Every novelist, in every genre, builds worlds. Mine aren’t on a distant galaxy but close to home, perhaps a little too close to home. I like to ground the reader in a world that they’ll recognise, then tilt the board slightly so that as the menace emerges they think, “This could happen to me.” It seems, though, that not everyone is happy with this twisting of rules they hold dear.
In Saxon’s Bane, I started by creating an English village that could trace is foundation to a Saxon warlord, Aegl. Back then, there were deer and boar to hunt in the woods, fresh water in the stream, and the ground would be fertile. It was a place for Aegl to ground his spear and plant his generations. Allingley was founded.
“Where is Allingley?” I’m sometimes asked. Readers seem to finish the book knowing the place, and want to go there. They’re disappointed when I tell them it’s imaginary. World-building comes easier to me, you see, when I take elements that I know and blend them into something fresh. The scent of an otherness, for example, in the depths of an ancient wood. Even the old language is recognisable in the traces of Anglo-Saxon that linger in modern English. Allingley would have been Aegl-ingas-leah in Anglo-Saxon, the clearing of Aegl’s people. I can also borrow from established legend, in this case the warrior Aegl or Egil and his wife Olrun, the Swan Maiden. I brought their story to life in this sleepy village on the banks of the Swanbourne, where, nearly one and a half millennia later, the peat-preserved body of a ritually-slaughtered Saxon warrior is uncovered.
World-building from legend and folklore also allows me to weave threads of reality or literature into the plot, for example the Old Norse epic poem Hávamál, when the God Odin talks of the power of runes:
Ef ek sé a tré uppi váfa virgilná,
Svá ek rist ok i rúnum fák,
At sá gengr gumi ok mælir viđ mik.
If I see a corpse hanging in a tree
I can carve and colour the runes
So that the man can walk and talk with me.
Runes are a rich source material, both as script and faith-laden symbols. I’m not a pagan, but I’ve always been fascinated by the old faiths, when people lived close to their gods, at one with nature rather than being given dominion over nature. I created a character in Saxon’s Bane, a fresh-faced, bright-eyed young pagan woman, who is part of a tradition of healers that has survived in this remote area despite the witch-finding pogroms of King James. I think by the end of the book I was a little in love with her. I researched pagan traditions and crafted a belief system around her that I called the ‘Old Way’. She is a counterbalance to an archaeologist who becomes obsessed with her project, and who doubts her sanity as she struggles to reconcile her academic discipline with her growing, preternatural understanding. Their story unfolds through the eyes of a car crash survivor, a man on his own journey to healing, who does not know whether what he saw at the edge of death was real or a product of his own traumatised mind.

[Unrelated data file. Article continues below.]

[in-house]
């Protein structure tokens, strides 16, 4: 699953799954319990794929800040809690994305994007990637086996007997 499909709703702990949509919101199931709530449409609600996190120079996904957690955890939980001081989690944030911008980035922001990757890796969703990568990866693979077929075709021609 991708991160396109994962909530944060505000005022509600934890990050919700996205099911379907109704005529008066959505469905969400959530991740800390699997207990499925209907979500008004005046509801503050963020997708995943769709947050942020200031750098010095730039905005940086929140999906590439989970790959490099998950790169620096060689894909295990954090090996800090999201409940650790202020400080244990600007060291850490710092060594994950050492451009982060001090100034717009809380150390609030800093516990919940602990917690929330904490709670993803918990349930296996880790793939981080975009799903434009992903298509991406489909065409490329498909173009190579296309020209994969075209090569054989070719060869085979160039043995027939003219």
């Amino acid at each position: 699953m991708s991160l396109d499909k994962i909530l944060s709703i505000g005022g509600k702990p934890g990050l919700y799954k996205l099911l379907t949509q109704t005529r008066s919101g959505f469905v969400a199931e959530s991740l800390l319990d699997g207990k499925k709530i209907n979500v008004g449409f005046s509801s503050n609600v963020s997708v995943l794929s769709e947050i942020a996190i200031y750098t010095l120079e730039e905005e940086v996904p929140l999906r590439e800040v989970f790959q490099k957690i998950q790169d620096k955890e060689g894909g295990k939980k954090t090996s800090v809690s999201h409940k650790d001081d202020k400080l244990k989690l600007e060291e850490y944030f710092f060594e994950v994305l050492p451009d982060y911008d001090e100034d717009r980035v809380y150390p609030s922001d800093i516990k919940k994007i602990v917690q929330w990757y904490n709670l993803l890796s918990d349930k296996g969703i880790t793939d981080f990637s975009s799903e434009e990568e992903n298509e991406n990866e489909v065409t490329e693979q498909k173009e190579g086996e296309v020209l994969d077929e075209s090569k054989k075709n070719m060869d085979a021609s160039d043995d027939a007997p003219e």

So far, so good. My world-building rang true. I had a location, I had characters, I had the catalyst for a plot. I could start to bring the Dark Ages to life in present-day England, but always keeping to my principle of plausibility; a car that crashes as it swerves to avoid a stag, for example, and the discovery of a stag tattoo on the peat-preserved forehead of the Saxon warrior.
I find there’s a risk in making worlds too plausible. If you write on the principle of letting the reader think ‘that could be me’, it’s a short step to the reader thinking ‘that is me’. There’s a character in the book who finds the ‘Old Way’ too mild, and who experiments with some seriously nasty ideas of his own. As the past begins to echo in the present, he comes to believe in his own power and slides from reprobate to psychopath. All too plausible, apparently, for one practicing Wiccan. There’s an emotional rant on Goodreads from someone who is “nauseated” at the suggestion that any follower of the Horned God could be anything other than sweetness and light.
Oops. It seems I’ve blundered across someone else’s world. Perhaps I’d better start building a little further away. Gallifrey, for example. It might be safer. Meanwhile, I’ll send this off to Civilian Reader before I’m turned into a frog.
* * *
Fergus’ world changes forever the day his car crashes near the remote village of Allingley. Traumatised by his near-death experience, he stays to work at the local stables as he recovers from his injuries. He will discover a gentler pace of life, fall in love – and be targeted for human sacrifice.
Clare Harvey’s life will never be the same either. The young archaeologist’s dream find – the peat-preserved body of a Saxon warrior – is giving her nightmares. She can tell that the warrior was ritually murdered, and that the partial skeleton lying nearby is that of a young woman. and their tragic story is unfolding in her head every time she goes to sleep. Fergus discovers that his crash is linked to the excavation, and that the countryside harbours some dark secrets. as Clare’s investigation reveals the full horror of a Dark age war crime, Fergus and Clare seem destined to share the Saxon couple’s bloody fate.